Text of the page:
The First Epistle of John has as its central theme what Augustine saw to be caritas (Christian love).
For Augustine to preach on this topic was timely in Hippo, for the Donatist schism had divided the Christian community.
In his ten homilies on the First Epistle of John, Augustine develops an outline of his theology on love and explains its implications for the Mystical Body of Christ.
He teaches that those who hate the members of Christ cannot truly love Christ - even if they profess otherwise, even if they were to lay down their lives for Him.
These homilies were preached by Augustine to his local community in Hippo and, while often exhibiting great critical acumen, were not intended as models of Scriptural research.
They are familiar talks, vivid in style. They are expressed in very simple language, and with the strongest love.
His words seem to radiate the very love about which he speaks, so that few of his listeners could accuse him of preaching what he himself did not practice.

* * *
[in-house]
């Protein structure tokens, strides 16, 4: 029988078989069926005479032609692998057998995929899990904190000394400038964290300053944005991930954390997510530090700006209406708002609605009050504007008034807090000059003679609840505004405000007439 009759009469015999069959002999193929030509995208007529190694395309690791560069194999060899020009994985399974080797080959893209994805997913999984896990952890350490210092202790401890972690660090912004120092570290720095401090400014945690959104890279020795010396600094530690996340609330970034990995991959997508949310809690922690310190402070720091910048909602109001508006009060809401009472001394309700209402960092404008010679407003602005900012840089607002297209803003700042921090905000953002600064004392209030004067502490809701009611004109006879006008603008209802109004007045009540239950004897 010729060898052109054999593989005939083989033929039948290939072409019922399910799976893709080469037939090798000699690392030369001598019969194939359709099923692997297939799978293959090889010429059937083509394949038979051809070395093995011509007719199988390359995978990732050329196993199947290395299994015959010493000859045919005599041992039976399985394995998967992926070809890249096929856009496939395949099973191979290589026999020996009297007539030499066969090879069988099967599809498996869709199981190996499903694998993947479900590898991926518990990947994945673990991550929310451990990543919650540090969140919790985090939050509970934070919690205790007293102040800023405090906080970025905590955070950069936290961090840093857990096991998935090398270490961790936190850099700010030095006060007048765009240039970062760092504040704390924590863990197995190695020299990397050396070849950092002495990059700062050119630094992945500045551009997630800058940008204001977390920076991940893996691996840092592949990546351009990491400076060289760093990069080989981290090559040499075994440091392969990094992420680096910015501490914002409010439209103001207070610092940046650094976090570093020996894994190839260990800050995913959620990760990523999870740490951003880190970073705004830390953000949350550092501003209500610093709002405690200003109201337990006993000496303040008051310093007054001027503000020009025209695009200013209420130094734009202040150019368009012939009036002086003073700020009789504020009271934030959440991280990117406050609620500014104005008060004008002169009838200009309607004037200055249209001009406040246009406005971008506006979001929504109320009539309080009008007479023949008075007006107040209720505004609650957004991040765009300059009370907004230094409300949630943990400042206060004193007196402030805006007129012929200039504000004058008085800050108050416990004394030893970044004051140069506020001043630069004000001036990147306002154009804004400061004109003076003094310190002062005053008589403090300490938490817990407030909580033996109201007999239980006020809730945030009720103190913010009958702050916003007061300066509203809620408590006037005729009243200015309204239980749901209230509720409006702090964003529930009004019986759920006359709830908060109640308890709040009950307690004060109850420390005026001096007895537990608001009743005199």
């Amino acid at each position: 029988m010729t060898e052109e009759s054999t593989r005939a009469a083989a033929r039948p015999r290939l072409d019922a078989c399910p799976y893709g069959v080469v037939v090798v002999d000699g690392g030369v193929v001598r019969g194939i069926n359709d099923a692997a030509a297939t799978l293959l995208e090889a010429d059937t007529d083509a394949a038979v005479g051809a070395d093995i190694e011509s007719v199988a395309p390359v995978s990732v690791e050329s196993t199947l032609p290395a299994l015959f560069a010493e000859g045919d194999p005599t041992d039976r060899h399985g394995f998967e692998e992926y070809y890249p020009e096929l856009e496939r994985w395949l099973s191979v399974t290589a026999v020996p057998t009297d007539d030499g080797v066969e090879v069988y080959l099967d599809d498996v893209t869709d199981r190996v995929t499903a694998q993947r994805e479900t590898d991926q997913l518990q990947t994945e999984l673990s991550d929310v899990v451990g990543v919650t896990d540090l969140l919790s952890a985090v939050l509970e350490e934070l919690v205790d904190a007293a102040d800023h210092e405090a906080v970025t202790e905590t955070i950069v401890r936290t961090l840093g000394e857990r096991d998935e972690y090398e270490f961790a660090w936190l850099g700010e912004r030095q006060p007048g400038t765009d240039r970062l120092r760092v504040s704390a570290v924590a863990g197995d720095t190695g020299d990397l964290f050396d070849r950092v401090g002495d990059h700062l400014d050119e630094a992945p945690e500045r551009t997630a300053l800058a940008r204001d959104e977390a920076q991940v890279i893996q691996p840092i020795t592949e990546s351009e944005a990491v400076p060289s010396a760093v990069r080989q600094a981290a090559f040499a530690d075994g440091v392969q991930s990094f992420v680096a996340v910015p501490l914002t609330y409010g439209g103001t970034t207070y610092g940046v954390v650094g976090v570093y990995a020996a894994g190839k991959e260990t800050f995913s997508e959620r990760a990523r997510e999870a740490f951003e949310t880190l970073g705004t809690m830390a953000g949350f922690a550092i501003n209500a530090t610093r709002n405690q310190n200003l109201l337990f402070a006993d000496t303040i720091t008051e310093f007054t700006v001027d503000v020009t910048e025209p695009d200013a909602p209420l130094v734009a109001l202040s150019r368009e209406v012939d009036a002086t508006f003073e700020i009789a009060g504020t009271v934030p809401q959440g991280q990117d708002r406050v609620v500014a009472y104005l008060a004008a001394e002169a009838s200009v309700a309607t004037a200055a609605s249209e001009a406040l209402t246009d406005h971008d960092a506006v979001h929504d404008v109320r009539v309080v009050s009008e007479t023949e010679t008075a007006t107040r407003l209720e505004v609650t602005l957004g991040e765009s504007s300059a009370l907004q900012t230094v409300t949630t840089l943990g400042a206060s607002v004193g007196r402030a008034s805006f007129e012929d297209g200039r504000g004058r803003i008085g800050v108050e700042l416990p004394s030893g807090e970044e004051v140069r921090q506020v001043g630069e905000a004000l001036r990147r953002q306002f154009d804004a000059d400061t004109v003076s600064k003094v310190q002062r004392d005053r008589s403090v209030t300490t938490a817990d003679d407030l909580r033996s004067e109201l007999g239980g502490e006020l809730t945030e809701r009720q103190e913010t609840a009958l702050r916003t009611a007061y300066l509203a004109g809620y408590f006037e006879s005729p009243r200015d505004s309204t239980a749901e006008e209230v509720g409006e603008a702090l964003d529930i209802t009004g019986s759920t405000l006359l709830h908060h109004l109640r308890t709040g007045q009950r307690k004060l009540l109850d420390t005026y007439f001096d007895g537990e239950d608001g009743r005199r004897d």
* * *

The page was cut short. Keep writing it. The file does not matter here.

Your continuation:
It is here that appears the famous and apparently audacious exhortation of Augustine, "Love God, and [then] do what you will."
If a person truly loves God and His Will, then doing what you will, will, in fact, be doing what God wills.
This thought is both liberating and confining: liberating because it means we are free to do whatever we want, and confining because it means our love for God sets the boundaries of that freedom.
The love to which Augustine is referring of is the perfect love, the love of God. Hence he does not need to qualify his statement.
But if other less perfect loves are considered, then it is necessary to say: Love that which is better more than that which is less good. Then you can not go wrong.
Homilies on the First Epistle of St John. These homilies in print.
Sermons of Augustine printed. Early Church Fathers series: Translated by Rev. H. Browne, M.A., Canon of Waltham and Principal of the Chichester Diocesan College, Revised, with Additional Notes, by Rev. Joseph H. Myers, D.D. All translations in the files linked here except the Windows Helpfiles are not copyright. Copy freely.